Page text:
CEILING (from a verb “to ceil,” i.e. to line or cover; of disputed etymology, but apparently connected with Fr. ciel, Lat. caelum, sky), in architecture, the upper covering of a church, hall or room. Ceilings are now usually formed of plaster, but in former times they were commonly either boarded (of which St Albans cathedral is perhaps the earliest example), or showed the beams and joists, which in England were moulded and carved, and in France and Italy were richly painted and gilded. Sometimes the ceilings were horizontal, sometimes canted on two sides, and sometimes they take the form of a barrel-vault. Ribs are sometimes planted on the boarding to divide up the surface, and their intersections are enriched with bosses. About the middle of the 16th century the ceilings were formed in plaster with projecting ribs, interlaced ornament and pendants, and the characteristics of the Elizabethan style. At Bramall Hall, Broughton Castle, Hatfield, Knowle, Sizergh and Levens in Westmorland, and Dorfold in Cheshire, are numerous examples, some with pendants. In Italy, at the same period, the plaster ceilings were based on the forms taken by vaulting; they were of infinite variety and were richly decorated with sunk panels containing the Roman conventional foliage. Raphael, about 1520, reproduced in the Vatican some of the stucco-duro ornament which he had studied in the Golden House of Nero, excavated under his directions. Later, about the middle of the 16th century, great coves were formed round the room, which were decorated with cartouches and figures in relief, garlands and swags. The great halls of the Ducal Palace at Venice and the galleries of the Pitti Palace at Florence were ceiled in this way. These coved ceilings were introduced into England in the middle of the 17th century. In Holyrood Palace at Edinburgh there is a fine ceiling of 1671, with figures (probably executed by Italian craftsmen) and floral wreaths.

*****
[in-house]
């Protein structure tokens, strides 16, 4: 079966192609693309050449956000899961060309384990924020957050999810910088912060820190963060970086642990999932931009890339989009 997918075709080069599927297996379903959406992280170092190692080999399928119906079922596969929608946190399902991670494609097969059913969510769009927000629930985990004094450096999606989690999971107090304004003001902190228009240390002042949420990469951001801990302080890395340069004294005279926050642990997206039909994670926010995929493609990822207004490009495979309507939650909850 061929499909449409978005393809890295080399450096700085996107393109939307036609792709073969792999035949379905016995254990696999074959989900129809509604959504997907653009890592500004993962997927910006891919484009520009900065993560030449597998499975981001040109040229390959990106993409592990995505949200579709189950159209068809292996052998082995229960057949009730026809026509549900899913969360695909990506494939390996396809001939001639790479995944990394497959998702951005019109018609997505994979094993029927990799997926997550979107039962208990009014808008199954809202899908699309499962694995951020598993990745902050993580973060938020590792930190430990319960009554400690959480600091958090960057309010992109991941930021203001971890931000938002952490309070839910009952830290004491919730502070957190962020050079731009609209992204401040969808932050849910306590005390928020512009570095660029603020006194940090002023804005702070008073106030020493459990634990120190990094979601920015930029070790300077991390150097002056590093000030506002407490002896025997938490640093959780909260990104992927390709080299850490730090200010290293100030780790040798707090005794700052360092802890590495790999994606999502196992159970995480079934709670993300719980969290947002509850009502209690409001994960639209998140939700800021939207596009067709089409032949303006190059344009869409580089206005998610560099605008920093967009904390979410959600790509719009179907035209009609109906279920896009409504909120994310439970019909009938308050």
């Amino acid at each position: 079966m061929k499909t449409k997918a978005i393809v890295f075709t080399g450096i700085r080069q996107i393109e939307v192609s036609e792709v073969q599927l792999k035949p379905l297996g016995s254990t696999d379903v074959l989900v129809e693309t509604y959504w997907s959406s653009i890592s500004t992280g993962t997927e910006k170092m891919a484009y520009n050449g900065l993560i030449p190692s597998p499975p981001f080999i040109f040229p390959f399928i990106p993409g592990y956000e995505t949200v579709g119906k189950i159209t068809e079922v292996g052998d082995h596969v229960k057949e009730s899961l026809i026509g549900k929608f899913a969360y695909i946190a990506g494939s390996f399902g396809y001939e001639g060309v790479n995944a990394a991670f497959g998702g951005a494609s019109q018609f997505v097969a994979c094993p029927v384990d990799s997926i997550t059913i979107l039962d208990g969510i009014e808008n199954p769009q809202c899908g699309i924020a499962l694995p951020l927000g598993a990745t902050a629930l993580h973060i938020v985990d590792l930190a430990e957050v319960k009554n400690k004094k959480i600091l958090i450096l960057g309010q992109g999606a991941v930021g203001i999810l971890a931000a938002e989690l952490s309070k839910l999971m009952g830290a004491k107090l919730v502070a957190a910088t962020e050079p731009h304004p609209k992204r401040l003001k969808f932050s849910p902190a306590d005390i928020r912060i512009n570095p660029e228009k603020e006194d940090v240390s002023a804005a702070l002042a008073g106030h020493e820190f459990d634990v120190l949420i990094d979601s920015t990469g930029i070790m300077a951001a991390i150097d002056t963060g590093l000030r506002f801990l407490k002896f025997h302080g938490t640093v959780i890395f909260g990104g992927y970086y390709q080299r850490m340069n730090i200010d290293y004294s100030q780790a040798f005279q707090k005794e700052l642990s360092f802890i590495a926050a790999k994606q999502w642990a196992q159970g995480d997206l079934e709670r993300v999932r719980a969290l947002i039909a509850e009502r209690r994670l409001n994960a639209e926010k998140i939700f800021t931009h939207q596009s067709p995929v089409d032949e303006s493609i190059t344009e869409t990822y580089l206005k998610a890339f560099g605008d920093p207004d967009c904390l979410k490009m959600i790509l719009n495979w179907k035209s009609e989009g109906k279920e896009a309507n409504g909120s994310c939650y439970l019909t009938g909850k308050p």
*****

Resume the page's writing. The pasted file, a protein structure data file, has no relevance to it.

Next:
At Coleshill, Berkshire, a ceiling by Inigo Jones (1650) shows a type which became more or less universal for a century, viz. deeply sunk panels with modillions round, and bands enriched with foliage, fruit, &c., in bold relief. Wren, Nicholas Hawksmoor, James Gibbs, John Webb and other architects continued on the same lines, and in 1760 Robert Adam introduced his type of ceiling, sometimes horizontal, and sometimes segmental, in which panels are suggested only, with slight projecting lines and rings of leaves, swags and arabesque work, which, like Raphael’s, was found on the ceilings of the Roman tombs and baths in Rome and Pompeii. George Richardson followed with similar work, and Sir W. Chambers, in the rooms originally occupied by the Royal Academy and the learned societies in Somerset House, designed many admirable ceilings. The moulds of all the ornamental devices of Robert Adam are preserved and are still utilized for many modern ceilings. (R. P. S.)